To sum it up it can be said that EVE is space simulation/strategy/role-playing game.
Jonric: How would you describe the game universe? Will the entire game take place in space, or will parts happen on planets, space stations, etc.?
Thorolfur Beck: The game world will be quite large. We are now looking at something like 5000 solar systems, some with a number of inhabited planets and accessible space stations. The whole game takes place in space and on space stations. The real time graphics all take place in space, and planets are accessed through a 2D interface on space stations. We decided not to include planet surfaces or in-station activity in the real time action, as that would mean we would have to design a completely new game around that setting. Rather than divert our focus, we decided to put all our effort into one field and do that as well as possible. That does not mean that there won't be enough options in the game besides flying around, but they will all be accessed in a more abstract way.
Thorolfur Beck: It remains to be seen how many players we will fit in each instance of the game world. The problem there is not in the game system or content, but technical limitations associated with the infrastructure of the Internet. Our policy is to have as few parallel universes as possible, hopefully just one, and our latest experiments in that direction look very promising. We believe that the more players you have interacting within the same world and the same economy, the more colorful the world will be.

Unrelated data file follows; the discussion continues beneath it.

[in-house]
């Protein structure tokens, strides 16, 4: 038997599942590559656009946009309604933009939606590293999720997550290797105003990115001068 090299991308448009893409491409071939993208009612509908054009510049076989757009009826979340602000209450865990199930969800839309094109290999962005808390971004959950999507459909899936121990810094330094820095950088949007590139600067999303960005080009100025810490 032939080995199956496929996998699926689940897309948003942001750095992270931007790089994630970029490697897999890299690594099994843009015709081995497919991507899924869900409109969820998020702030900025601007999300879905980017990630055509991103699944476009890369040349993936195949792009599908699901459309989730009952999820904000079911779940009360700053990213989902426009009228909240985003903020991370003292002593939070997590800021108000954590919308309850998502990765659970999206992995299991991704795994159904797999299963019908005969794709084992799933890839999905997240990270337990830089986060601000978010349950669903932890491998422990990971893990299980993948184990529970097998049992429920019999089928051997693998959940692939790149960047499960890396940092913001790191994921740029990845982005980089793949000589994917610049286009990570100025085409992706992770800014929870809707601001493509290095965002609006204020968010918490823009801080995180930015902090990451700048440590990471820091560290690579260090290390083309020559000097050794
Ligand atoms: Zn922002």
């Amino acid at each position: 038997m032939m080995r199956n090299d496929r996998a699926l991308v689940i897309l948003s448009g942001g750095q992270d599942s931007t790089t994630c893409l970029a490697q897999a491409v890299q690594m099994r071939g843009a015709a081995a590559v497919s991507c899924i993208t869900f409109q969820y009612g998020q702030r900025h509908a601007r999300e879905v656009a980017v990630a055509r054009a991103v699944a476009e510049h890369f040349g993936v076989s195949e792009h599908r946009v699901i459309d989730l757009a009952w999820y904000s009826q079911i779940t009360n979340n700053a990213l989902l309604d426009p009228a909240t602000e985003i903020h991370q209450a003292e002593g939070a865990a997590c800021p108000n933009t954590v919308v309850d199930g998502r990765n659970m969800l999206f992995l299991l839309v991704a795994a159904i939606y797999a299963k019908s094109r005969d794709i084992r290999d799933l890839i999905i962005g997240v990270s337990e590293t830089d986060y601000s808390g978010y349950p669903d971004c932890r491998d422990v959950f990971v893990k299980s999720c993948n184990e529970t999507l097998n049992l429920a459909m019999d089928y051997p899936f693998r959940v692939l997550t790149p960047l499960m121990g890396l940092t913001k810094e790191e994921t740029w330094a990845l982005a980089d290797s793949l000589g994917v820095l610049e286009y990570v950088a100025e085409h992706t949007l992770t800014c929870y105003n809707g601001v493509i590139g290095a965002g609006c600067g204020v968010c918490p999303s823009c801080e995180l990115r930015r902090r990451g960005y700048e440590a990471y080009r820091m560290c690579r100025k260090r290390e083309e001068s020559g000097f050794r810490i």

There will be no load-times that are visible to the player, or that affect game-play in any way.
Jonric: Please summarize the backstory leading up to the beginning of the game. Will there be a main storyline within the game itself?
Thorolfur Beck: The game takes place in our universe about 20,000 years in the future, in a far away region of our galaxy. Humans got there through a natural wormhole and built a huge jump gate, christened EVE, to link the old world with the new. But an unexplained catastrophe destroyed the jump gate and cut off all communications with old Earth only a few decades after settlement began. The ensuing chaos doomed all but a few of the small colonies, and those few that remained slowly lost their knowledge and technology. For millennia, humanity struggled for survival, but finally civilization returned. By the time the game starts, humans have once again regained the level of advancement they enjoyed before the fall. But the factions and empires, each a descendant of one of the small colonies that survived the closure of EVE, are in many ways radically different from each other, and from humanity as we know it today.
There is no main storyline within the game as such; after all, the players will create their own stories. The backdrop of the world includes the five main empires in the game and the relations and tensions within and between them. We've planned a few story arcs that will take place concerning this, some of which the players can directly influence or take part in. BUT could there be some sinister schemes brewing behind the scenes, unknown forces to be reckoned with? Well one never knows ;)